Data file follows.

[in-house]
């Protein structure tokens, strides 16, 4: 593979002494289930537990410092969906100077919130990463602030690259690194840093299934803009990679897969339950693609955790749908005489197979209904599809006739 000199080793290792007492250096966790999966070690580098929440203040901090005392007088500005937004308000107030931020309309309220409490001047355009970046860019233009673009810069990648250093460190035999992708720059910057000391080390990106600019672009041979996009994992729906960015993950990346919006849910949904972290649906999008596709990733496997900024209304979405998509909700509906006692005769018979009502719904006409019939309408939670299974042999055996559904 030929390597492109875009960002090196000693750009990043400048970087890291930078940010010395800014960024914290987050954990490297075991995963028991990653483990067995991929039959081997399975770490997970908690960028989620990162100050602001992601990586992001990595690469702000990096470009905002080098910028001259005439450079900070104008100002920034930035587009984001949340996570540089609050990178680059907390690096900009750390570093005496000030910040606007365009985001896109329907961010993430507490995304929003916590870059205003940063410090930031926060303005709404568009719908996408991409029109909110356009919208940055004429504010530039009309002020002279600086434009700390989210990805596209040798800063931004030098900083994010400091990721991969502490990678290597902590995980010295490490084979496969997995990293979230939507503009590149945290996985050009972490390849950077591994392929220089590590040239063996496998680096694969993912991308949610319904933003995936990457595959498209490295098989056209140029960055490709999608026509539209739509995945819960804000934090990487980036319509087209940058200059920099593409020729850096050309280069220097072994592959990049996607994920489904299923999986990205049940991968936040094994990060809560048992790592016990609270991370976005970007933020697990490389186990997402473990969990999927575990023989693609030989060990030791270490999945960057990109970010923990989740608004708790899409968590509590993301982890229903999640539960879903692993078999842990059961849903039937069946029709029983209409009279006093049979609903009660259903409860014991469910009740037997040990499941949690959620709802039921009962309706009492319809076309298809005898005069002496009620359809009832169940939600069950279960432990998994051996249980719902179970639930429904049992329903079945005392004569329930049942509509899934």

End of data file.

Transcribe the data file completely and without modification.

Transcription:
[in-house]
């Protein structure tokens, strides 16, 4: 593979002494289930537990410092969906100077919130990463602030690259690194840093299934803009990679897969339950693609955790749908005489197979209904599809006739 000199080793290792007492250096966790999966070690580098929440203040901090005392007088500005937004308000107030931020309309309220409490001047355009970046860019233009673009810069990648250093460190035999992708720059910057000391080390990106600019672009041979996009994992729906960015993950990346919006849910949904972290649906999008596709990733496997900024209304979405998509909700509906006692005769018979009502719904006409019939309408939670299974042999055996559904 030929390597492109875009960002090196000693750009990043400048970087890291930078940010010395800014960024914290987050954990490297075991995963028991990653483990067995991929039959081997399975770490997970908690960028989620990162100050602001992601990586992001990595690469702000990096470009905002080098910028001259005439450079900070104008100002920034930035587009984001949340996570540089609050990178680059907390690096900009750390570093005496000030910040606007365009985001896109329907961010993430507490995304929003916590870059205003940063410090930031926060303005709404568009719908996408991409029109909110356009919208940055004429504010530039009309002020002279600086434009700390989210990805596209040798800063931004030098900083994010400091990721991969502490990678290597902590995980010295490490084979496969997995990293979230939507503009590149945290996985050009972490390849950077591994392929220089590590040239063996496998680096694969993912991308949610319904933003995936990457595959498209490295098989056209140029960055490709999608026509539209739509995945819960804000934090990487980036319509087209940058200059920099593409020729850096050309280069220097072994592959990049996607994920489904299923999986990205049940991968936040094994990060809560048992790592016990609270991370976005970007933020697990490389186990997402473990969990999927575990023989693609030989060990030791270490999945960057990109970010923990989740608004708790899409968590509590993301982890229903999640539960879903692993078999842990059961849903039937069946029709029983209409009279006093049979609903009660259903409860014991469910009740037997040990499941949690959620709802039921009962309706009492319809076309298809005898005069002496009620359809009832169940939600069950279960432990998994051996249980719902179970639930429904049992329903079945005392004569329930049942509509899934």